From Publishers Weekly
Things may not be what they appear, but they turn out to be exactly what readers will predict in this saggy debut about shady business deals in go-go capitalist Russia. Nick Platt, a lawyer who has traded his dull British life for pushing paper in Moscow, soon takes up with a leggy young Russian about whom he knows nothing and, at her behest, helps a babushka trade her fabulous apartment for a half-built place in the country. The deal seems like a scam, and, of course, it is, but Nick is blinded by lust and nearly always a step behind the reader. He blithely gets involved in a multimillion-dollar loan for an oil pipeline brokered by a dodgy fellow known only as "the Cossack," even after a key player goes missing. Most readers will not be so easily duped, and Nick's oft-repeated I-should-have seen-it-comings undercut any suspense that might remain, though there are interesting bits to be found in the travelogue-style writing about the new Russia. (Feb.)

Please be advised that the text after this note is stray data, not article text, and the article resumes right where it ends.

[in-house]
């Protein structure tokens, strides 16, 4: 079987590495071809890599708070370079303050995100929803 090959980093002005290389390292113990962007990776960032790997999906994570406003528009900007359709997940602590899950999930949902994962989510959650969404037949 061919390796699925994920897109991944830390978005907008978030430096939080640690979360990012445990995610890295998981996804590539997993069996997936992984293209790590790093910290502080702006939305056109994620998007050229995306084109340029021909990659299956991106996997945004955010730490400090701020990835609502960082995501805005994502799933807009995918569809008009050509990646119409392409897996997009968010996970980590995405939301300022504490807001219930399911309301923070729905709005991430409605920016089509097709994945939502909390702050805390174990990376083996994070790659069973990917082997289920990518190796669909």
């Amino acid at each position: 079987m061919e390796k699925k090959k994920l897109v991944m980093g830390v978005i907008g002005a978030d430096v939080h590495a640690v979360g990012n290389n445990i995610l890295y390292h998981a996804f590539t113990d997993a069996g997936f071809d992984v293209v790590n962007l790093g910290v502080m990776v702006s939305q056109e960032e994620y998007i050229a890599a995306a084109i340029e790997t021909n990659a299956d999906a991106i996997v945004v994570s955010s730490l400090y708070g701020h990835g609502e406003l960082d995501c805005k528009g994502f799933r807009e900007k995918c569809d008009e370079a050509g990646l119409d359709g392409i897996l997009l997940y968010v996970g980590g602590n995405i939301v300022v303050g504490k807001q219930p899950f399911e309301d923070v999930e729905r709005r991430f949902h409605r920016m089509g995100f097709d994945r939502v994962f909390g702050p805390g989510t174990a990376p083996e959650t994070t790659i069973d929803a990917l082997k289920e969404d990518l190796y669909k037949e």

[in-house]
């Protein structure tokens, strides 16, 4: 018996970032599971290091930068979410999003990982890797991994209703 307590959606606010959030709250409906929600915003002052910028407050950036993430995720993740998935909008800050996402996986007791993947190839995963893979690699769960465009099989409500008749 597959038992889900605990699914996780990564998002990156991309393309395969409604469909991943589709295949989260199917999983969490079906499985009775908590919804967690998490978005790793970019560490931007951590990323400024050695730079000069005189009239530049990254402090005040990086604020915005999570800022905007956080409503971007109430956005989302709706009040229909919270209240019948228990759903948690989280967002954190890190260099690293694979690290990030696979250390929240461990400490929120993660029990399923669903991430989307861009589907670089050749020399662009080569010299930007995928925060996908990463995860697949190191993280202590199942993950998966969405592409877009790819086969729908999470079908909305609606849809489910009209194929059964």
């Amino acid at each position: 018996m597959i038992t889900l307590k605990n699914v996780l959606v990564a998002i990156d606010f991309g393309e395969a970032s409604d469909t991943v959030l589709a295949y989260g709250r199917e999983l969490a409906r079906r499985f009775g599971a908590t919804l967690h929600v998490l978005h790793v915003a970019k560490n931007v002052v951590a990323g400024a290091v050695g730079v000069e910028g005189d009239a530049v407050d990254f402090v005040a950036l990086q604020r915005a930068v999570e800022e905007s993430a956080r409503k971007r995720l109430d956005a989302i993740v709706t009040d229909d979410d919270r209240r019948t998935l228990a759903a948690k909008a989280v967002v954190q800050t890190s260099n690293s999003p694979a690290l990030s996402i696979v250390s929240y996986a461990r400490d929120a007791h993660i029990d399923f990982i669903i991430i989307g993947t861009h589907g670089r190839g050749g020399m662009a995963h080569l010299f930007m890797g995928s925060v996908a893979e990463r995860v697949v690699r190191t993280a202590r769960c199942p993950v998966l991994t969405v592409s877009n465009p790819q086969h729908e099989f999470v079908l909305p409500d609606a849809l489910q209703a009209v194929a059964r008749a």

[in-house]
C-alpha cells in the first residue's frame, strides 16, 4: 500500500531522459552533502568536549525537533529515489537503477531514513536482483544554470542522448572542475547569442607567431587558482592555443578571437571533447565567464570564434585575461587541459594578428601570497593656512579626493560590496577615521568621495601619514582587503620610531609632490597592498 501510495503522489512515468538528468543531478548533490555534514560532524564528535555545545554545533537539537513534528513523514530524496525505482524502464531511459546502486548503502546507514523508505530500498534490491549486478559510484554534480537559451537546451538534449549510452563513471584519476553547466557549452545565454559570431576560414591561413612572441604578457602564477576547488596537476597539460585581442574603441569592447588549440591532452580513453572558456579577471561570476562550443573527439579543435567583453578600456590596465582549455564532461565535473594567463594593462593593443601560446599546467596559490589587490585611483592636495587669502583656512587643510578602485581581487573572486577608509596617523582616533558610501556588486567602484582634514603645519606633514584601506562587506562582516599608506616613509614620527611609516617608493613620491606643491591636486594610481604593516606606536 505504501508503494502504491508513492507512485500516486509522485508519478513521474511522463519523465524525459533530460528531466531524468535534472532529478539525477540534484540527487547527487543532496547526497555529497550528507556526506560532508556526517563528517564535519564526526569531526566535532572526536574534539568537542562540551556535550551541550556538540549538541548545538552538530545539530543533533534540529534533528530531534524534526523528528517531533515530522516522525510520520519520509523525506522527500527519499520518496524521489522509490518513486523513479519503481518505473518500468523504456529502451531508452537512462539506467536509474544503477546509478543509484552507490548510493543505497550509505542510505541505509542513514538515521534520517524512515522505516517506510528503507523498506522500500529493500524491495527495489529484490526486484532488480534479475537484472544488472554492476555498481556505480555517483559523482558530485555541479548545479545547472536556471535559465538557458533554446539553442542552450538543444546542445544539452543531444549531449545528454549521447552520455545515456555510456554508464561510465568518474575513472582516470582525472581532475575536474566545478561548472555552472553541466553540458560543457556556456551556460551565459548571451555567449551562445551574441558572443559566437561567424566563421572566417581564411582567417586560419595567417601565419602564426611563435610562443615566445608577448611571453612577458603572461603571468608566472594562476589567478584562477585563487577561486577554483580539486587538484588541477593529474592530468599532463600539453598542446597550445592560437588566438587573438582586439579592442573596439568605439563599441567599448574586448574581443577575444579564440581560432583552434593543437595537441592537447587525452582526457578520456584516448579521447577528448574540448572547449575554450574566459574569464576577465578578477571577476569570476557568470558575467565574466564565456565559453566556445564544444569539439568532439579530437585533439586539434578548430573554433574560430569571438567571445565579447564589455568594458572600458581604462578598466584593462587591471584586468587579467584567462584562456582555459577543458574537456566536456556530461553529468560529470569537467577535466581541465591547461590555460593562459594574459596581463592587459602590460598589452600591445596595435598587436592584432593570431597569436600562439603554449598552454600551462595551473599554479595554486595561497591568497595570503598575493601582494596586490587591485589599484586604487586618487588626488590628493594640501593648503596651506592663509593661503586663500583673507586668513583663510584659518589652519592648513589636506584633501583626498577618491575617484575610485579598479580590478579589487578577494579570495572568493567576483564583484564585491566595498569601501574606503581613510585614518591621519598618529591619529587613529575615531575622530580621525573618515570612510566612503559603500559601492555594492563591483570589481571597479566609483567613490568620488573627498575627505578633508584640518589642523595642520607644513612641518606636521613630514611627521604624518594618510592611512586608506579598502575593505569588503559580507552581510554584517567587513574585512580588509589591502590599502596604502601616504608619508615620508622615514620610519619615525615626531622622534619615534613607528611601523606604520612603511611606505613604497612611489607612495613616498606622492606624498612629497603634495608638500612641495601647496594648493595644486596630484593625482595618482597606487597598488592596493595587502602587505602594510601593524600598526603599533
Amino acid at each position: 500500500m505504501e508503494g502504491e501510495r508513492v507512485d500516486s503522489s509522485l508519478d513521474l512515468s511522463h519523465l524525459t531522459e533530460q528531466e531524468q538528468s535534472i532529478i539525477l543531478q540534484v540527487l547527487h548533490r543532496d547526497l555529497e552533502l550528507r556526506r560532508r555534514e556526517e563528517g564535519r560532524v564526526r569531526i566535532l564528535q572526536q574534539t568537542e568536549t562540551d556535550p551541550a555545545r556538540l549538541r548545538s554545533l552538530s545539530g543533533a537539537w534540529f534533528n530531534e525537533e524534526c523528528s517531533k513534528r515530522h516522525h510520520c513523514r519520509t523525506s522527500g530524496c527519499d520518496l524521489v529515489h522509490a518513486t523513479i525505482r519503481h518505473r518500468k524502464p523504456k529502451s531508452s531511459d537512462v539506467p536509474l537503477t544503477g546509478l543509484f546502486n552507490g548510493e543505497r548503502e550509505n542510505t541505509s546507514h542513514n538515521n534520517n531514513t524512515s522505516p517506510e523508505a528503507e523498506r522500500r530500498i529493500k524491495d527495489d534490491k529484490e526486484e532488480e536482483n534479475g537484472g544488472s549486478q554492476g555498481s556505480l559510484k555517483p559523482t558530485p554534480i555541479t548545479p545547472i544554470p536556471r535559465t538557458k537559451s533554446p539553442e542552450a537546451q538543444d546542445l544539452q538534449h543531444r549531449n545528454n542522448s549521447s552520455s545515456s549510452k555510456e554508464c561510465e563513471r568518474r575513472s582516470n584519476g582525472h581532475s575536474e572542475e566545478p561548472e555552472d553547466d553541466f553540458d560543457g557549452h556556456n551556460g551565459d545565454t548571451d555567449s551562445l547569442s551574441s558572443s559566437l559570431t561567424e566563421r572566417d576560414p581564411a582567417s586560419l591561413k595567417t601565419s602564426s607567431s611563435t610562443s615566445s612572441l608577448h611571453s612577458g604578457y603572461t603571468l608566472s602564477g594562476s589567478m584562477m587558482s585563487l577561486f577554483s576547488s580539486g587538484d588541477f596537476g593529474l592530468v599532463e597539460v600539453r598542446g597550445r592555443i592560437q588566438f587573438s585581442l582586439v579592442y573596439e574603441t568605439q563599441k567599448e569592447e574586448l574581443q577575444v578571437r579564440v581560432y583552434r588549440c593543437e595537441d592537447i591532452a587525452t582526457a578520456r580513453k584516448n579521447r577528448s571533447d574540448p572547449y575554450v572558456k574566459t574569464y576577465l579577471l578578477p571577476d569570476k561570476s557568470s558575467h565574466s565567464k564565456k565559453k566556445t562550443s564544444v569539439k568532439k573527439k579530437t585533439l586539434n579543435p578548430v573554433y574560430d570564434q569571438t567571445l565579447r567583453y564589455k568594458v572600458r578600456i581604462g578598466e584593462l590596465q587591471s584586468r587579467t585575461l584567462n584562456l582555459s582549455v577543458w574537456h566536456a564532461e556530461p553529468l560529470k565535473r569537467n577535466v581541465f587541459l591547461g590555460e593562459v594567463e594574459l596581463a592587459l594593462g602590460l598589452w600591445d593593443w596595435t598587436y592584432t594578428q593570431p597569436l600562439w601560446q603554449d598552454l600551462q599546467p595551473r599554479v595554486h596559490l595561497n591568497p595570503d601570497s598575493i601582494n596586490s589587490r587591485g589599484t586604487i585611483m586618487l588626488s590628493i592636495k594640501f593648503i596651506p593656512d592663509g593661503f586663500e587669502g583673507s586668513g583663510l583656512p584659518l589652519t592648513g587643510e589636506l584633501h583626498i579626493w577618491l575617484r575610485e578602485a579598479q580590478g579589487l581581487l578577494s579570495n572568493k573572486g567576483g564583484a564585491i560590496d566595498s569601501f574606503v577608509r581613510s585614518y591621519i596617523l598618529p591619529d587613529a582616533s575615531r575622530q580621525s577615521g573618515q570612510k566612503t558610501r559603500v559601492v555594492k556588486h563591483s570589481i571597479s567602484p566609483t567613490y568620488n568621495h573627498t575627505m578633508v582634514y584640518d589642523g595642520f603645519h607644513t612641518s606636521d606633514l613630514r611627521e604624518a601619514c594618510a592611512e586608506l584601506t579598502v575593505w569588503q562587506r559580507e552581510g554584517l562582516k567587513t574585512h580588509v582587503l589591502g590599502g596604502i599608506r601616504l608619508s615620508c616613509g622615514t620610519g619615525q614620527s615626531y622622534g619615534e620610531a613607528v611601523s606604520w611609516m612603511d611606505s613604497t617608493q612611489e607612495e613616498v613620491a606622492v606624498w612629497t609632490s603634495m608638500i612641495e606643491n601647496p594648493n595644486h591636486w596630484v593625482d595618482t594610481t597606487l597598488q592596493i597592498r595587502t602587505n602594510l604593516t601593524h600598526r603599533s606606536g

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*Starred Review* Written as a man’s confession to the woman he’s going to marry, Miller’s masterful debut chronicles British lawyer Nicholas Platt’s dubious dealings in Moscow at the turn of the twenty-first century. Nick’s descent begins with what seems to be an innocuous meeting with two beautiful Russian sisters, Masha and Katya, whom he saves from a purse-snatcher. He’s immediately drawn to the sensual, remote Masha, who soon becomes his lover. Nick doesn’t think anything of it when Masha and Katya take him to meet their Aunt Tatiana, and Masha’s request that he help Tatiana broker a deal to exchange her Moscow apartment for one out in the country seems simple enough. As Nick, guided by Masha, helps Tatiana hammer out the details of the apartment exchange, little inconsistencies nag at him, but his lust for Masha and thought that she might be the one for him cause him to push aside his worries. A mesmerizing tale of a man seduced by a culture he fancies himself above, Miller’s novel is both a nuanced character study and a fascinating look at the complexities of Russian society. --Kristine Huntley